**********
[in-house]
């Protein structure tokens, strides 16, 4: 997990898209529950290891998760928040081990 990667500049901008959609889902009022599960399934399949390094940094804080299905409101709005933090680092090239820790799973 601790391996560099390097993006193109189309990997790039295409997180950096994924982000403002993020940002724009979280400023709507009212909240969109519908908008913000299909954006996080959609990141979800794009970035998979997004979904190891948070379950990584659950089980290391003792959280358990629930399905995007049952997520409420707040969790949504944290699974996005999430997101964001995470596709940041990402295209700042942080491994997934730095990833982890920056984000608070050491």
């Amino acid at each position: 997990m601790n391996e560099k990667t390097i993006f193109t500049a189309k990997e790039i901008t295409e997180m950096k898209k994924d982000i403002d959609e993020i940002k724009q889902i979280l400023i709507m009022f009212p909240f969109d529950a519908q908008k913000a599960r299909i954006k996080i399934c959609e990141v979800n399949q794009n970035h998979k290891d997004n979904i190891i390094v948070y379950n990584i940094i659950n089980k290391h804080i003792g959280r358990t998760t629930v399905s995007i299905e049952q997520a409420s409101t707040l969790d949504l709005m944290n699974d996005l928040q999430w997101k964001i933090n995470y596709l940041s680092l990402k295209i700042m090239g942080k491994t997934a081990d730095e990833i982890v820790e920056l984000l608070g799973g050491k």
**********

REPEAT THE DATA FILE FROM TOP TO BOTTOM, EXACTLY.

[in-house]
């Protein structure tokens, strides 16, 4: 997990898209529950290891998760928040081990 990667500049901008959609889902009022599960399934399949390094940094804080299905409101709005933090680092090239820790799973 601790391996560099390097993006193109189309990997790039295409997180950096994924982000403002993020940002724009979280400023709507009212909240969109519908908008913000299909954006996080959609990141979800794009970035998979997004979904190891948070379950990584659950089980290391003792959280358990629930399905995007049952997520409420707040969790949504944290699974996005999430997101964001995470596709940041990402295209700042942080491994997934730095990833982890920056984000608070050491």
């Amino acid at each position: 997990m601790n391996e560099k990667t390097i993006f193109t500049a189309k990997e790039i901008t295409e997180m950096k898209k994924d982000i403002d959609e993020i940002k724009q889902i979280l400023i709507m009022f009212p909240f969109d529950a519908q908008k913000a599960r299909i954006k996080i399934c959609e990141v979800n399949q794009n970035h998979k290891d997004n979904i190891i390094v948070y379950n990584i940094i659950n089980k290391h804080i003792g959280r358990t998760t629930v399905s995007i299905e049952q997520a409420s409101t707040l969790d949504l709005m944290n699974d996005l928040q999430w997101k964001i933090n995470y596709l940041s680092l990402k295209i700042m090239g942080k491994t997934a081990d730095e990833i982890v820790e920056l984000l608070g799973g050491k």